“A portion of polling statistics is cached. When you’re trying to troubleshoot an issue, time is of the essence, the last thing you want to do is wait for the data to refresh,” said Black. The way SevOne structures its database – taking into account historical trending also proved a differentiator for DBSi. “A portion of competitive systems are monitoring components using a Round Robin Database, or RRD. Over time these RRD’s eliminate and remove spike information. When you’re looking at the history of a data point 12 months later most applications appear as if there was an even pattern of growth in the environment, which may not reflect actual peaks and valleys that occurred,” said Black.
As for Black’s requirement to “split out” device level interfaces for unique clients and their devices, SevOne worked in tandem with DBSi developers to customize an interface that allows Black and his IT staff to poll the statistics for individual components, individual devices, or individual metrics within individual devices, without having to give clients access to the entire device.
“Take for example, one of the core infrastructure switches in our Bethlehem facility. The switch, is used as an Internet aggregation point, consisting of over 200 interfaces,” explained Black. “Let’s say our client is using our Internet services and, in turn, wants to be able to maintain and record past trending history, bandwidth utilization, interface errors, packet loss, and more. What we’re able to do using our SevOne interface is to take that device, with its 200 interfaces, and give clients access to only a specific interface on that device so they can see their statistics, but no others. They have, in fact, the same visibility into the same statistics that we do. In other words, complete network and application transparency.”
Black has also been impressed by SevOne’s agility and ability to respond quickly to DBSi and its clients’ requirements.
“The example of the client interface illustrates that SevOne is a nimble organization, willing to work with their clients to customize an interface or settings in order for our organization to give the client exactly what they’re looking for,” said Black. “Our SevOne solution has the ability to send me reports once a day, once an hour or once a minute, depending on how I want them configured and where I want them to go.”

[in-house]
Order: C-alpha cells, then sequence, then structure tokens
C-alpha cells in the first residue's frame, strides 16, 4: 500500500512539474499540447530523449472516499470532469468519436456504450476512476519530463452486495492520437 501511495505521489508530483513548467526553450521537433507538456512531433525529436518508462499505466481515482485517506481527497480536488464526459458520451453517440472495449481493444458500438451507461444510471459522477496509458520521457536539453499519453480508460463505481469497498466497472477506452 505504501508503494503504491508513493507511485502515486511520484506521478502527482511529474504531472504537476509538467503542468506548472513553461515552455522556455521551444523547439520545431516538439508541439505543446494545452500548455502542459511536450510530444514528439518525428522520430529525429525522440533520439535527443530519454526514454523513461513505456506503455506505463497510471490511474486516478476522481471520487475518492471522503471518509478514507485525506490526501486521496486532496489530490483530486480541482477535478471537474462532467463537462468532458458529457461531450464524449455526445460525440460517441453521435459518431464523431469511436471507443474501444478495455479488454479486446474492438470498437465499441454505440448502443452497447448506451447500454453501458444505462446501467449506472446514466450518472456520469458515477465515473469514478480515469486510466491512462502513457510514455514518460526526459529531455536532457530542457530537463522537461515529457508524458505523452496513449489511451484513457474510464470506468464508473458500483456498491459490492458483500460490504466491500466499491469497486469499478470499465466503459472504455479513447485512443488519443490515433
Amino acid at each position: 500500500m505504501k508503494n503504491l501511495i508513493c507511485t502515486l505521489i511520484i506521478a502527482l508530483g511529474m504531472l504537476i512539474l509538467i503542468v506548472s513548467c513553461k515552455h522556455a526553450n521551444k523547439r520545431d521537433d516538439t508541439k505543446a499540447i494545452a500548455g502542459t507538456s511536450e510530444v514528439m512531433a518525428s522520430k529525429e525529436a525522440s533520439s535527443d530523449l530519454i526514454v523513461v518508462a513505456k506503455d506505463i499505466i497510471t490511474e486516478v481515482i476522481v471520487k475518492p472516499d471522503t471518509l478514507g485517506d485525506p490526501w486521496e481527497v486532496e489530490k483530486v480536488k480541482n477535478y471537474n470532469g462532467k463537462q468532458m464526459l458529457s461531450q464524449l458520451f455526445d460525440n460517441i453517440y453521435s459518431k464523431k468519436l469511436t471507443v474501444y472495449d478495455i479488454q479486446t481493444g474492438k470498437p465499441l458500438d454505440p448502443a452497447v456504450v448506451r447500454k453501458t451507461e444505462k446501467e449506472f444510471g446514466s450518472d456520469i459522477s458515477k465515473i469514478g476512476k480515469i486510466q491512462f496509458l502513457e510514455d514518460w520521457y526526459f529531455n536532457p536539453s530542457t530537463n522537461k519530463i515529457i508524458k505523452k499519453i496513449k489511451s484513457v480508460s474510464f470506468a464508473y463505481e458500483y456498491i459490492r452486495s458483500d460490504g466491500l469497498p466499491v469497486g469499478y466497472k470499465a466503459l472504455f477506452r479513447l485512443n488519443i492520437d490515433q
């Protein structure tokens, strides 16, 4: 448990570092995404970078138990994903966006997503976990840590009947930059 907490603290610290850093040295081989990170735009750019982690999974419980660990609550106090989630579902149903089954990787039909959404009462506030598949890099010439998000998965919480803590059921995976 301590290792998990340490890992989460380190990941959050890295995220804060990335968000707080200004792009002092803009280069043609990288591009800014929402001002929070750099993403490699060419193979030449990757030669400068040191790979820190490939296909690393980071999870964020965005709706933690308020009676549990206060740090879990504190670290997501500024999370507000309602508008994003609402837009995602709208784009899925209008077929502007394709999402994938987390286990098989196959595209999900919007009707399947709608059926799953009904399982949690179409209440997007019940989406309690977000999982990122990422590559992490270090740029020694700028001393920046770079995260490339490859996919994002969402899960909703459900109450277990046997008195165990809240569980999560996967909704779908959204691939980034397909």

“The nature of our business demands that we’re able to respond quickly to our clients. While the configuration and set-up time for monitoring servers is usually quick and painless, the licensing and procurement of additional licenses typically takes time with most applications. With SevOne, however, I can place a request for thousands of elements and have them within a day’s time.
Moving from an open source Unix-based application to the user-friendly SevOne interface has also provided Black with the flexibility and control to deploy his team where they’re best utilized, with support administrators or NOC operators tasked to configure and bring up new devices, adding them into to the monitoring “mix,” and setting up the recording and scheduling manifest and Unix administrators focused on developing and implementing value-added infrastructure management solutions.
“Migrating from open source based tools to a commercially supported application with a more user-friendly interface it allows me, as a network professional, to redistribute resources accordingly,” said Black. “Virtually anyone in my organization can now bring up devices and all of the attendant operations without having to understand the intricacies of Unix. SevOne gives me the flexibility to choose who on my staff will deploy the new applications or new monitoring services allowing me to deploy staff resources strategically versus tactically.”
As an outcome of its relationship with SevOne, Black has also been discussing synthetic application testing and synthetic application transactions with the company and plans to move in that direction with SevOne’s assistance.
“Synthetic transaction testing has the ability to enhance the functionality of our monitoring processes, allowing us to step through an application to validate all layers of functionality, not just the availability of a service. In the long-term that’s how I see SevOne scaling with our future needs.”
For DBSi the SevOne application performance monitoring solution is all about visibility – the aforementioned single pane of glass – and control.